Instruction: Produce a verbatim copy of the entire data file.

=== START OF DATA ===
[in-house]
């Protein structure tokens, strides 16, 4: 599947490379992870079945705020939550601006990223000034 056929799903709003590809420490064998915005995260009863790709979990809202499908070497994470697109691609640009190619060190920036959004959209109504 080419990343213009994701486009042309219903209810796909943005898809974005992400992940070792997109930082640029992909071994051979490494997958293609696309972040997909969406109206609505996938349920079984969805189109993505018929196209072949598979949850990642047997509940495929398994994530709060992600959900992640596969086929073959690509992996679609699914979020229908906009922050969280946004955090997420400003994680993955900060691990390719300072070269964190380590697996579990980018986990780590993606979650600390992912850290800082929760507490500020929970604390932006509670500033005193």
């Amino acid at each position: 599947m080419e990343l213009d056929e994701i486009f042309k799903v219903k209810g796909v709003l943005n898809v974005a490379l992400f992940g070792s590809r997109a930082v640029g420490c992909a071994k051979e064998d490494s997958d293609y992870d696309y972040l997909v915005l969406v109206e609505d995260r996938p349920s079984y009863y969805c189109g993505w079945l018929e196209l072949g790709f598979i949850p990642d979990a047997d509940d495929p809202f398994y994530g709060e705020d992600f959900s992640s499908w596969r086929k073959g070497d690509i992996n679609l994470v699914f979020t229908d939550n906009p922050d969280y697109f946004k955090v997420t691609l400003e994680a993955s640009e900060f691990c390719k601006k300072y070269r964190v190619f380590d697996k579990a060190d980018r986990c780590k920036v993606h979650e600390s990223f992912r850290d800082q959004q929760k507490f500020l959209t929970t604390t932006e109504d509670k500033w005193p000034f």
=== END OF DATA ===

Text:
[in-house]
């Protein structure tokens, strides 16, 4: 599947490379992870079945705020939550601006990223000034 056929799903709003590809420490064998915005995260009863790709979990809202499908070497994470697109691609640009190619060190920036959004959209109504 080419990343213009994701486009042309219903209810796909943005898809974005992400992940070792997109930082640029992909071994051979490494997958293609696309972040997909969406109206609505996938349920079984969805189109993505018929196209072949598979949850990642047997509940495929398994994530709060992600959900992640596969086929073959690509992996679609699914979020229908906009922050969280946004955090997420400003994680993955900060691990390719300072070269964190380590697996579990980018986990780590993606979650600390992912850290800082929760507490500020929970604390932006509670500033005193």
């Amino acid at each position: 599947m080419e990343l213009d056929e994701i486009f042309k799903v219903k209810g796909v709003l943005n898809v974005a490379l992400f992940g070792s590809r997109a930082v640029g420490c992909a071994k051979e064998d490494s997958d293609y992870d696309y972040l997909v915005l969406v109206e609505d995260r996938p349920s079984y009863y969805c189109g993505w079945l018929e196209l072949g790709f598979i949850p990642d979990a047997d509940d495929p809202f398994y994530g709060e705020d992600f959900s992640s499908w596969r086929k073959g070497d690509i992996n679609l994470v699914f979020t229908d939550n906009p922050d969280y697109f946004k955090v997420t691609l400003e994680a993955s640009e900060f691990c390719k601006k300072y070269r964190v190619f380590d697996k579990a060190d980018r986990c780590k920036v993606h979650e600390s990223f992912r850290d800082q959004q929760k507490f500020l959209t929970t604390t932006e109504d509670k500033w005193p000034f």